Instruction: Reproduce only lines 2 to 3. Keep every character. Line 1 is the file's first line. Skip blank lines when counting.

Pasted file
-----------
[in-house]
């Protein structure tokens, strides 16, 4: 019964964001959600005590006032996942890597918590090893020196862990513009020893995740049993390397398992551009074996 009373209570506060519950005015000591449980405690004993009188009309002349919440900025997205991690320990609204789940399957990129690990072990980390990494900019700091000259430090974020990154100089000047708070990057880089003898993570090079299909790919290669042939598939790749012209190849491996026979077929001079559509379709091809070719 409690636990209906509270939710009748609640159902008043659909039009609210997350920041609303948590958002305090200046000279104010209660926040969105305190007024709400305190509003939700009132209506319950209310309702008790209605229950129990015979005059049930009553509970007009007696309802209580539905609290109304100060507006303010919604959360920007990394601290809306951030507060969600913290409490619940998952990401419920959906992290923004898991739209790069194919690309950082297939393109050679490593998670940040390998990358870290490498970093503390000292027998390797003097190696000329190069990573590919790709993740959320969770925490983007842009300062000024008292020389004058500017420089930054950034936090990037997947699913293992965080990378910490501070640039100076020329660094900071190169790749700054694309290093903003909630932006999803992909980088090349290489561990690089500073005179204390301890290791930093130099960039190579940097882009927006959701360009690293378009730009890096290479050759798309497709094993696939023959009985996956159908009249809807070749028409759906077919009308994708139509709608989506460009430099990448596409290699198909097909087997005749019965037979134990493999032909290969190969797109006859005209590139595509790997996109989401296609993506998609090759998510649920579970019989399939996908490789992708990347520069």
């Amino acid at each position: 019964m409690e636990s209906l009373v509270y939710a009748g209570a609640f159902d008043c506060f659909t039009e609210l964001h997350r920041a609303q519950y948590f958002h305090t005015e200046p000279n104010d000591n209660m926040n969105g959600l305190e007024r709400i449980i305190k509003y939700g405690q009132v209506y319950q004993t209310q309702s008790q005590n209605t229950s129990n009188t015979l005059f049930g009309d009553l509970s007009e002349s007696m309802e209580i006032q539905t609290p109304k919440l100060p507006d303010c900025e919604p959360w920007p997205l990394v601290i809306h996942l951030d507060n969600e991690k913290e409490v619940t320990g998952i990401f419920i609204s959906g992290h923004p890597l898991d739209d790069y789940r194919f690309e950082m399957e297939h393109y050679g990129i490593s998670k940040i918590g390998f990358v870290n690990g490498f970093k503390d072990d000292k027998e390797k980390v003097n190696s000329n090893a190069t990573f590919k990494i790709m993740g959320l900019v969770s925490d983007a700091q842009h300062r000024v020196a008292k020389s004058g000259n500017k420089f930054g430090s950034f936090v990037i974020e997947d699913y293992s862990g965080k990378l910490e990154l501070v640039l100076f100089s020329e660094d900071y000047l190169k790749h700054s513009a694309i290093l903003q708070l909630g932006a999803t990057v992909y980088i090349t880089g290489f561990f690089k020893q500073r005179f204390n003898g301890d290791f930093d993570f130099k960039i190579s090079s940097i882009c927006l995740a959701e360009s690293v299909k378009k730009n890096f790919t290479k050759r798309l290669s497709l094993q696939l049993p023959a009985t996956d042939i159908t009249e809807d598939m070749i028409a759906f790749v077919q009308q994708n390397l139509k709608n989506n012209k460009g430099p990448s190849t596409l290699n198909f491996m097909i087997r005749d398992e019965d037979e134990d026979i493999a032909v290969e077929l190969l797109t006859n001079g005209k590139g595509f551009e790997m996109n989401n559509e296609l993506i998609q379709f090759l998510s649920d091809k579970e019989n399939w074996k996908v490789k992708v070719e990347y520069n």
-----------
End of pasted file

């Protein structure tokens, strides 16, 4: 019964964001959600005590006032996942890597918590090893020196862990513009020893995740049993390397398992551009074996 009373209570506060519950005015000591449980405690004993009188009309002349919440900025997205991690320990609204789940399957990129690990072990980390990494900019700091000259430090974020990154100089000047708070990057880089003898993570090079299909790919290669042939598939790749012209190849491996026979077929001079559509379709091809070719 409690636990209906509270939710009748609640159902008043659909039009609210997350920041609303948590958002305090200046000279104010209660926040969105305190007024709400305190509003939700009132209506319950209310309702008790209605229950129990015979005059049930009553509970007009007696309802209580539905609290109304100060507006303010919604959360920007990394601290809306951030507060969600913290409490619940998952990401419920959906992290923004898991739209790069194919690309950082297939393109050679490593998670940040390998990358870290490498970093503390000292027998390797003097190696000329190069990573590919790709993740959320969770925490983007842009300062000024008292020389004058500017420089930054950034936090990037997947699913293992965080990378910490501070640039100076020329660094900071190169790749700054694309290093903003909630932006999803992909980088090349290489561990690089500073005179204390301890290791930093130099960039190579940097882009927006959701360009690293378009730009890096290479050759798309497709094993696939023959009985996956159908009249809807070749028409759906077919009308994708139509709608989506460009430099990448596409290699198909097909087997005749019965037979134990493999032909290969190969797109006859005209590139595509790997996109989401296609993506998609090759998510649920579970019989399939996908490789992708990347520069």
């Amino acid at each position: 019964m409690e636990s209906l009373v509270y939710a009748g209570a609640f159902d008043c506060f659909t039009e609210l964001h997350r920041a609303q519950y948590f958002h305090t005015e200046p000279n104010d000591n209660m926040n969105g959600l305190e007024r709400i449980i305190k509003y939700g405690q009132v209506y319950q004993t209310q309702s008790q005590n209605t229950s129990n009188t015979l005059f049930g009309d009553l509970s007009e002349s007696m309802e209580i006032q539905t609290p109304k919440l100060p507006d303010c900025e919604p959360w920007p997205l990394v601290i809306h996942l951030d507060n969600e991690k913290e409490v619940t320990g998952i990401f419920i609204s959906g992290h923004p890597l898991d739209d790069y789940r194919f690309e950082m399957e297939h393109y050679g990129i490593s998670k940040i918590g390998f990358v870290n690990g490498f970093k503390d072990d000292k027998e390797k980390v003097n190696s000329n090893a190069t990573f590919k990494i790709m993740g959320l900019v969770s925490d983007a700091q842009h300062r000024v020196a008292k020389s004058g000259n500017k420089f930054g430090s950034f936090v990037i974020e997947d699913y293992s862990g965080k990378l910490e990154l501070v640039l100076f100089s020329e660094d900071y000047l190169k790749h700054s513009a694309i290093l903003q708070l909630g932006a999803t990057v992909y980088i090349t880089g290489f561990f690089k020893q500073r005179f204390n003898g301890d290791f930093d993570f130099k960039i190579s090079s940097i882009c927006l995740a959701e360009s690293v299909k378009k730009n890096f790919t290479k050759r798309l290669s497709l094993q696939l049993p023959a009985t996956d042939i159908t009249e809807d598939m070749i028409a759906f790749v077919q009308q994708n390397l139509k709608n989506n012209k460009g430099p990448s190849t596409l290699n198909f491996m097909i087997r005749d398992e019965d037979e134990d026979i493999a032909v290969e077929l190969l797109t006859n001079g005209k590139g595509f551009e790997m996109n989401n559509e296609l993506i998609q379709f090759l998510s649920d091809k579970e019989n399939w074996k996908v490789k992708v070719e990347y520069n």